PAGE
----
Judge: Eric Kazadi (Unaffiliated)
Resolution: Resolved: The United Nation should require countries to uniformly enact substantial criminal justice reform in one or more of the following: forensic science, policing, sentencing.
|Click to begin|
Click on the other tabs to watch watch that speech.
Posted at July 14, 2020 04:46:59AM EST by Taehoon Kim
Posted at July 15, 2020 01:50:51AM EST by Shreeram Saravanan
Posted at July 16, 2020 10:28:09PM EST by Joe Leeson-Schatz
None available for this speech.
Posted at July 17, 2020 02:20:50AM EST by Shreeram Saravanan
Posted at July 18, 2020 12:00:02AM EST by Taehoon Kim
This match has been completed. Show the Decision.
Submitted at July 19, 2020 03:40:29PM EST by Eric Kazadi
|Category||Taehoon Kim||Shreeram Saravanan|
|Use of evidence:||4.5||2|
|Coherence of arguments:||6||2|
|Responsiveness to opponent:||5||2.5|
|Identification of key points:||5||2|
|Comments:||Very strong case with proper justifications of the necessity of a uniform policy. Very powerful use of rhetoric and real life examples.||Generally needs to engage more because it is unclear why the reform is unnecessary.
Also be care of potentially offensive argumentation - not sure why it is true that developing world countries have less firearms in fact I think the converse is closer to the truth.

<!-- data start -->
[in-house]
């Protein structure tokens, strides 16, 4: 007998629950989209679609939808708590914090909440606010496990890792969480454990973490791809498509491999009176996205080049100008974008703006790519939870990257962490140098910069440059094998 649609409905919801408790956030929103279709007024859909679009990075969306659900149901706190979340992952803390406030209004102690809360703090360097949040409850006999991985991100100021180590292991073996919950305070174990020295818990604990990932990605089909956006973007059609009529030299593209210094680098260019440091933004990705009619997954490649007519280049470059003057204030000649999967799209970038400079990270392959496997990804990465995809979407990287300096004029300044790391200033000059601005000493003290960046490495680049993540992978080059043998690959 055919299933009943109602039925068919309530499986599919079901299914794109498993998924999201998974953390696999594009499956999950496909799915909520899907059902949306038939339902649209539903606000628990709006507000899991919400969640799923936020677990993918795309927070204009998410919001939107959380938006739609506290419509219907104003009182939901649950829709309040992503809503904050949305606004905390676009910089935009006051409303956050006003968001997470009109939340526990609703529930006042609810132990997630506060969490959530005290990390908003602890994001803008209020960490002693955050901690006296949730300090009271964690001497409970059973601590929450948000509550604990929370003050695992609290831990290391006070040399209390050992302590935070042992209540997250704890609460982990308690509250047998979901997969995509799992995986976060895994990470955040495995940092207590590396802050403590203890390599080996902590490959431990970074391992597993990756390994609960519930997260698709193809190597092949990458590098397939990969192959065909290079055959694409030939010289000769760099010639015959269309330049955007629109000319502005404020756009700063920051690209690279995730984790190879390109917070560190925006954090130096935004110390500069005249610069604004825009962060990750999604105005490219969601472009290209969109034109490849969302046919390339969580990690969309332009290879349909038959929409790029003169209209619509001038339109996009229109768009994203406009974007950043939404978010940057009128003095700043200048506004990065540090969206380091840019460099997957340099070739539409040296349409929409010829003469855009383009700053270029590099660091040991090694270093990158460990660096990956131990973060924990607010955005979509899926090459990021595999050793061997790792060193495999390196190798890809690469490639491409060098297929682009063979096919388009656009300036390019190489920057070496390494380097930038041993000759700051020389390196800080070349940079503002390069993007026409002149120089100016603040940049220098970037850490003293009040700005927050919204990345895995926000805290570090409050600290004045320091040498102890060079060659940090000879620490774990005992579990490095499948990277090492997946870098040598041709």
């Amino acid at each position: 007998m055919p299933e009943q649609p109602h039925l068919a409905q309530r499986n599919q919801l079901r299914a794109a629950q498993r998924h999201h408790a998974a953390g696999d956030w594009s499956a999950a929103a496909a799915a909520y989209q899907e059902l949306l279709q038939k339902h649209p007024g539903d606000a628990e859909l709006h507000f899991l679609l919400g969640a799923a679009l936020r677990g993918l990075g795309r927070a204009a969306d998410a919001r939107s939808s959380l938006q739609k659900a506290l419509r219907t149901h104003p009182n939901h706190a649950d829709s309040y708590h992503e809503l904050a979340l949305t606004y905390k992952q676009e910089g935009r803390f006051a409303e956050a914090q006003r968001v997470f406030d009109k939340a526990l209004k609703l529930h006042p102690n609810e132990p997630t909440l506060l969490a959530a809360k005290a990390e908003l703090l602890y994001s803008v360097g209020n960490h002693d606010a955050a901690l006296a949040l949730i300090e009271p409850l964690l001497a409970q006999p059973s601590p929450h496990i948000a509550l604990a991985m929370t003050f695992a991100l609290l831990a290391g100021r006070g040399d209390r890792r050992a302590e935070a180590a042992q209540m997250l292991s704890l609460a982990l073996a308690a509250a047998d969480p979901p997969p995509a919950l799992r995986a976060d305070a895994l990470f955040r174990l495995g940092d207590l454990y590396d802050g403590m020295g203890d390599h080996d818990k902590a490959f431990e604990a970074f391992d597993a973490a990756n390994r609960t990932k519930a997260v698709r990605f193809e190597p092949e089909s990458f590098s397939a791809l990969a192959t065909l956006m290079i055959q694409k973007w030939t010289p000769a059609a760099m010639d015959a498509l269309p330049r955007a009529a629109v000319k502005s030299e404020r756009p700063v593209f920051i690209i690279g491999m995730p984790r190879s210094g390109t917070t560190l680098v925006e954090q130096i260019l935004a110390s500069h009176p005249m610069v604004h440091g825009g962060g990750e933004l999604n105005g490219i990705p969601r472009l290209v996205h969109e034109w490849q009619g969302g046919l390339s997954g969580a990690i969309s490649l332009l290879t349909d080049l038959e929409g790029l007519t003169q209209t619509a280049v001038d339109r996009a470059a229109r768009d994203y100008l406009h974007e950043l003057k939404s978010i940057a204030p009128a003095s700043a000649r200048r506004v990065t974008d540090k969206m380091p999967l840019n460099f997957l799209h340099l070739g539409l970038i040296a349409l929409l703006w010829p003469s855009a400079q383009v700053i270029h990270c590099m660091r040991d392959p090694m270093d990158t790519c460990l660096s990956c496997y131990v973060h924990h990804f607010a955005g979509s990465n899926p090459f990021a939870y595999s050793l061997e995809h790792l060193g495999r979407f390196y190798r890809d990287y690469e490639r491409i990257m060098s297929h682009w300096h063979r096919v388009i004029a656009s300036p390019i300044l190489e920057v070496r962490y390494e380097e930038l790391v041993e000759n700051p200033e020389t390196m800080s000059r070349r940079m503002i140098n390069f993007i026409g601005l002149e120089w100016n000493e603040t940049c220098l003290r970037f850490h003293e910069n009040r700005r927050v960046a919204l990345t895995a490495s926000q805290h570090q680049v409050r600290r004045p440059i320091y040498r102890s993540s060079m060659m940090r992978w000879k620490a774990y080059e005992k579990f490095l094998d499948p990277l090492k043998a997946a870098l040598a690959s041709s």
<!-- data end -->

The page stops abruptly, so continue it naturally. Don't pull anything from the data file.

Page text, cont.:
The decision is for the Proposition: Taehoon Kim
Reason for Decision:
I think there are 2 issues.
Firstly, the necessity of the policy and reform. I think the proposition does a lot to problematise the frequency of CJS being overly punitive of minorities because of structural racism and other social ills. the opposition strategy in this clash was not strong because it focused a lot on denying that the problem exists and was also quite problematic in terms of characterizing the developing world as not having gun violence something which is purely asserted or that structural racism does not exist which is very counterintuitive.
In terms of the issue of efficacy, in large part because the premise of the opposition is that an issue does not exist, their engagement here is superficial and focused a lot on asserting that reform is costly but I think the proposition has sufficient pushback and also just analyses bigger impacts in terms of weighing.